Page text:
This morning the Reno Gazette Journal ran a cover story about Carson City’s downtown, and what will happen to it after the freeway is completed. Everyone’s looking ahead to the year 2010 when all the “just passing through” traffic will be on the bypass, and downtown will become a destination rather than a speed bump. When that happens, some people think downtown (or “Old Town”, as they’re trying to rename it) will get better, since there will be less congestion and a more peaceful atmosphere. There are talks to remove the iron fence that lines Carson Street, and maybe even narrow the street to two lanes and widen the sidewalk. They say this will bring more people downtown, because it will be a more enjoyable experience overall.
But not everyone agrees. The article also has quotes from downtown businesses, most notably the Carson Nugget, that say all the travelers rumbling by every day make up a good deal of their business. That “just passing through” traffic very often becomes “let’s stop here for a bit” traffic, and the opening of the freeway will drive those customers away, probably to places like the Pinon Plaza that are visible from the highway. And they also doubt that a lack of traffic will draw in the locals. If people aren’t going downtown now, a drop in daily car counts isn’t going to be enough of an incentive for them to change that. Downtown is going to have to transform itself and bring in new businesses, which in turn will draw in the crowds. And it won’t be enough to have more restaurants and casinos, there will need to be shopping, events, entertainment, and maybe even a movie theater.
Personally, when I think of places that draw me in and make me want to spend my time there, I think of places like the Reno Riverwalk, or the Heavenly Village at Lake Tahoe. Places where you can kill a few hours just strolling or sitting around. Or downtown Folsom, CA, where cars are secondary to pedestrians, and all the buildings seem to complement one another. But “Old Town Carson” has got a lot of work to do before it’s anywhere close to any of those places. It can’t be like Heavenly Village, because that place was master-planned and willed into being all at once. It will never be like the Riverwalk, because there’s no river (unless the Board of Supervisors takes a cue from Abbot Kinney and starts digging canals). And unlike Folsom, all the buildings in downtown Carson seem kind of indifferent to one another, like they’re distant relatives who have to live together, but never really get along. The elegance of the Laxalt Building, the tacky gold studded collar on the Nugget, the oh-so-70s chunky rock walls of Cactus Jack’s, the haphazard storefronts on either side of the street, and Stew’s towering teal neon sign that threatens to destroy you through sheer force of will. This is the mess of architecture that assaults your senses as you travel down Carson Street, and you never really get the feeling that the town itself has any character. I much prefer strolling the tree-lined streets of the Blue Line neighborhoods, and I tend to think of the Governor’s Mansion as the real heart of town. Especially at Halloween.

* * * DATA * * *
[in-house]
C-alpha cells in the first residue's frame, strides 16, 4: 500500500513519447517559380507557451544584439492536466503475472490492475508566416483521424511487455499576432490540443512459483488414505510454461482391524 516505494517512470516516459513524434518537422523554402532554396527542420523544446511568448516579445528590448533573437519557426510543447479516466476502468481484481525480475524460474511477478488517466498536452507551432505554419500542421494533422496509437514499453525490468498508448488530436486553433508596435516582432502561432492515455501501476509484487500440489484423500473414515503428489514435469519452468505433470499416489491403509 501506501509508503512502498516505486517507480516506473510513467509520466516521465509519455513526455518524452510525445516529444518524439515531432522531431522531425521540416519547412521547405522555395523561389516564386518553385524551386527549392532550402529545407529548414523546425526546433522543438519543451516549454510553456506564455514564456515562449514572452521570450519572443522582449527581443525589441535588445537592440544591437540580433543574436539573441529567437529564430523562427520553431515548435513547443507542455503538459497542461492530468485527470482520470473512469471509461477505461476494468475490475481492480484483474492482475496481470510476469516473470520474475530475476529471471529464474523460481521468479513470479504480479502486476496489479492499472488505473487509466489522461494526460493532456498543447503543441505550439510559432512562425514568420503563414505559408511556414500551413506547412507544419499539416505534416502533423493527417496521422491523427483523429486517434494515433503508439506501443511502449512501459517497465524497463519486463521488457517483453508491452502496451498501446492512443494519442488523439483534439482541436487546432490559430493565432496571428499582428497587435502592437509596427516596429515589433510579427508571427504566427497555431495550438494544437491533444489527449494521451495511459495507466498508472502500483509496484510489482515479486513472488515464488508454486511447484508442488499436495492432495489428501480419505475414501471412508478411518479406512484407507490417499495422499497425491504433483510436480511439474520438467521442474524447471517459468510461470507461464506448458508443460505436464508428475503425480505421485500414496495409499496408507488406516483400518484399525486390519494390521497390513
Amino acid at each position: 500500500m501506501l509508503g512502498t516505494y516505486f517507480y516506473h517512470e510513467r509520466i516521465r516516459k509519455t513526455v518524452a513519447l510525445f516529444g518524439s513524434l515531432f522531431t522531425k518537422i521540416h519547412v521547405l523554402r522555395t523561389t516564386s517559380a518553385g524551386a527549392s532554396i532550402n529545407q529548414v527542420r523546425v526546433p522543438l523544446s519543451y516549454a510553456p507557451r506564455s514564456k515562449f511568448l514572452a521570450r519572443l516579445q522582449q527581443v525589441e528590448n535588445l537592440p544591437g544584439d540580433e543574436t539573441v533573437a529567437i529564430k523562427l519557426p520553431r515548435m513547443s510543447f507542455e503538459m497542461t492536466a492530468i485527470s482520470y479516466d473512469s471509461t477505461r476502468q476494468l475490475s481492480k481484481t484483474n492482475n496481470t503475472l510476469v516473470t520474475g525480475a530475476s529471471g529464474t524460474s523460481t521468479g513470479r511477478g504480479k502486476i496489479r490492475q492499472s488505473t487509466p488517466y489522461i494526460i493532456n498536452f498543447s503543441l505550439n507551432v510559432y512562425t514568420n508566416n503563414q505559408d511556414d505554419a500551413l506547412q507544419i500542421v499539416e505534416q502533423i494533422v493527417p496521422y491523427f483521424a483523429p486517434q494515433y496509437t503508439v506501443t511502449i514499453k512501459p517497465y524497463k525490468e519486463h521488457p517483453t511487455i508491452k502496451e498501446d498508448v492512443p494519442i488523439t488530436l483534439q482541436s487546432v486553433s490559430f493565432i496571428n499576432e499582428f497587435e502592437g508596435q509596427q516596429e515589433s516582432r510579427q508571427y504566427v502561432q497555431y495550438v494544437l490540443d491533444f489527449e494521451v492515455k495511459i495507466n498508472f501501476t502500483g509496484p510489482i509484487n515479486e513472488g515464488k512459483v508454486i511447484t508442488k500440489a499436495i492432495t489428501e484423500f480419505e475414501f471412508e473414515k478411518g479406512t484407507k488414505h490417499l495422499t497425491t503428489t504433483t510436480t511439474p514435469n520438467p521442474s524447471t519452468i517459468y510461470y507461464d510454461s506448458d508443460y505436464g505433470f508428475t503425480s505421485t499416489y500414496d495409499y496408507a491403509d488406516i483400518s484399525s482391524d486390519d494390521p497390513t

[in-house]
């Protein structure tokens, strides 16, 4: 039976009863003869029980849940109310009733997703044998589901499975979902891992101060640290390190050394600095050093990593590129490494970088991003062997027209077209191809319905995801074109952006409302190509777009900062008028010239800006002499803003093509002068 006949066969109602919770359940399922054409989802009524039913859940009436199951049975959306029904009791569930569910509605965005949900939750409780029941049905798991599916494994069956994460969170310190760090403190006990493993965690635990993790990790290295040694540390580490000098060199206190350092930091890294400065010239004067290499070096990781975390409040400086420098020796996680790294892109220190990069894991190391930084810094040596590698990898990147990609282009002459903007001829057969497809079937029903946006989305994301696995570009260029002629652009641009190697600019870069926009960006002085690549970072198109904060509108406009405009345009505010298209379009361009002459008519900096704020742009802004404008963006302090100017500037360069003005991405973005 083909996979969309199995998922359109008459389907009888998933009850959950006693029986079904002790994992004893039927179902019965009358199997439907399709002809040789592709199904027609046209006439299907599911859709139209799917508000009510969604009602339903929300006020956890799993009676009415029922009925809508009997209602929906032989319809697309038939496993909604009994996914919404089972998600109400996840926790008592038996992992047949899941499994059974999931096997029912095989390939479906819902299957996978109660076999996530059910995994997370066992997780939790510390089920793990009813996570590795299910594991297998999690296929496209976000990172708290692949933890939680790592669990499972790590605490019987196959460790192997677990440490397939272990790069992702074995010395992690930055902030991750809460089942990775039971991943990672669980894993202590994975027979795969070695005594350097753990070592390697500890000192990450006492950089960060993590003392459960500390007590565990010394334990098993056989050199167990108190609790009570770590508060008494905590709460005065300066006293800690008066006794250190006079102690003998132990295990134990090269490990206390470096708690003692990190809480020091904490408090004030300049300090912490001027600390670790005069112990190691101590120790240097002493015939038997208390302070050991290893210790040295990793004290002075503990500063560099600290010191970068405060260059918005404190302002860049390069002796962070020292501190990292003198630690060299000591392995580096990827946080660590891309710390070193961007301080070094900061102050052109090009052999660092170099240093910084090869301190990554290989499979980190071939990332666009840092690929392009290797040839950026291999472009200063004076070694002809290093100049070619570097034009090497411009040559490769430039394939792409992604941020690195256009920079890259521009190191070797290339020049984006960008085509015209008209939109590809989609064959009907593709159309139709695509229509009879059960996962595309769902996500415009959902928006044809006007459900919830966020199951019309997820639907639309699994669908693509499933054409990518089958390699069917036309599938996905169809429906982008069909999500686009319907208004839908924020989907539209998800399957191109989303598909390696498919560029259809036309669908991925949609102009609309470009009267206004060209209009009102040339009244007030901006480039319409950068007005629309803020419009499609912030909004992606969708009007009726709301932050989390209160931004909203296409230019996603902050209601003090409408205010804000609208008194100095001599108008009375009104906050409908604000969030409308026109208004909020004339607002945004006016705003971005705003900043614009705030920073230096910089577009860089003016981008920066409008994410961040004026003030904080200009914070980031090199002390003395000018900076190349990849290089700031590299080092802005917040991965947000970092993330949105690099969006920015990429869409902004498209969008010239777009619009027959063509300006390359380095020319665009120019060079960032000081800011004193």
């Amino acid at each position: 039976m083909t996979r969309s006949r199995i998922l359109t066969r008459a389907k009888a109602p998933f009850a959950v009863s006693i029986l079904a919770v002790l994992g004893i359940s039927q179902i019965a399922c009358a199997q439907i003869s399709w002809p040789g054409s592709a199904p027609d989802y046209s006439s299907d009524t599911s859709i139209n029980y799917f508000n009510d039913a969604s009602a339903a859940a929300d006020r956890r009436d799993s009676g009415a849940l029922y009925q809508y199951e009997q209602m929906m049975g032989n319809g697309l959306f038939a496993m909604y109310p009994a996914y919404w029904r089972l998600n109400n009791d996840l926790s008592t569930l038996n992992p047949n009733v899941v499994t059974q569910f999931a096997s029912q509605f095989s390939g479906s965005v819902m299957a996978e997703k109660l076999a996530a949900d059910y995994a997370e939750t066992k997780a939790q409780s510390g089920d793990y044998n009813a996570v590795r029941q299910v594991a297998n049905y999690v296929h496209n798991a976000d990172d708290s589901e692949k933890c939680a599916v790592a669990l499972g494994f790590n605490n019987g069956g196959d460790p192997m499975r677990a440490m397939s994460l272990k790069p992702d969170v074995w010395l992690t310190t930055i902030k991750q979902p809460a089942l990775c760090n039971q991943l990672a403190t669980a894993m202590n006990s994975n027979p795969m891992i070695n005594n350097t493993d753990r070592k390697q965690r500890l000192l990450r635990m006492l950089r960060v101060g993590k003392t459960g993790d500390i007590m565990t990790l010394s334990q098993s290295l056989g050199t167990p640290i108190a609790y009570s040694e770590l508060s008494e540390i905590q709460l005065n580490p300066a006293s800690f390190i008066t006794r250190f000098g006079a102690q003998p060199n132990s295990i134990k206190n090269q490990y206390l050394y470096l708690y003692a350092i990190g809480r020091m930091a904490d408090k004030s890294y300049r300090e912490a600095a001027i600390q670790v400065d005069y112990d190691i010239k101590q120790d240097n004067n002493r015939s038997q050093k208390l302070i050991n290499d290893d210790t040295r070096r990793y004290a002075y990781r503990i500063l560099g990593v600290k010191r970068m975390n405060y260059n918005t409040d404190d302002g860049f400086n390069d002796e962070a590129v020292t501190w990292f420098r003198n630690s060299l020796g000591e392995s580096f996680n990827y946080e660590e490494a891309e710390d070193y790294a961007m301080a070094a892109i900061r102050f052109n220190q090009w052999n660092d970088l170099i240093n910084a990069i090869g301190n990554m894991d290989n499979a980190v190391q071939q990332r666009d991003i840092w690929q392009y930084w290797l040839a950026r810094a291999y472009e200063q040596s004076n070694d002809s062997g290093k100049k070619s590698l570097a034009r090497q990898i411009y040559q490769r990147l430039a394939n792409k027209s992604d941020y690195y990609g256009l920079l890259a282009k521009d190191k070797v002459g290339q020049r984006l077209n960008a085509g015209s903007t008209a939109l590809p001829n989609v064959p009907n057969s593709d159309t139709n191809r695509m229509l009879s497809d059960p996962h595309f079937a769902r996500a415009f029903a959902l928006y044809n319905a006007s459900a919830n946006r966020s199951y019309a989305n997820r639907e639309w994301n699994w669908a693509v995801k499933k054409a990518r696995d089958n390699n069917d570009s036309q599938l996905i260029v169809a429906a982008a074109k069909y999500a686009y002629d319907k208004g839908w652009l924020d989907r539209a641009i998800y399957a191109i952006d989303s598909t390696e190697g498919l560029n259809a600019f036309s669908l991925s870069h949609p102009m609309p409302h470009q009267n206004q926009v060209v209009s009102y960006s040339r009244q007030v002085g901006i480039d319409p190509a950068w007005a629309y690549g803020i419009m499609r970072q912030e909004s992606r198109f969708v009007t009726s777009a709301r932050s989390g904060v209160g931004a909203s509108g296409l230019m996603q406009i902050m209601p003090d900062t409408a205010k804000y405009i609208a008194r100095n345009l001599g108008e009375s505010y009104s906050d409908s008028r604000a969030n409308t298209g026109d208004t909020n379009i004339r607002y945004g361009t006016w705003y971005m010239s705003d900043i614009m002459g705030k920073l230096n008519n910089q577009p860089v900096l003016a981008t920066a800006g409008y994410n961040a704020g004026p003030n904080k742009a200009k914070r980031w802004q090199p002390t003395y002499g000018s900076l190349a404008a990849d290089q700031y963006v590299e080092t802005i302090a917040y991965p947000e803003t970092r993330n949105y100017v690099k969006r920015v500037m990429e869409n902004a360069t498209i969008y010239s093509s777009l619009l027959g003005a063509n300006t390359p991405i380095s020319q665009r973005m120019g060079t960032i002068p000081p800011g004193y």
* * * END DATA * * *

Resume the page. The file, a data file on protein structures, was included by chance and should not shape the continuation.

Walking through downtown Carson, especially the central core from Musser to Robinson, just isn’t a pleasant experience right now. And it’s going to take more than reduced car counts and a couple of planters to change that. We’ve got four years to think of something, but that might not be enough time.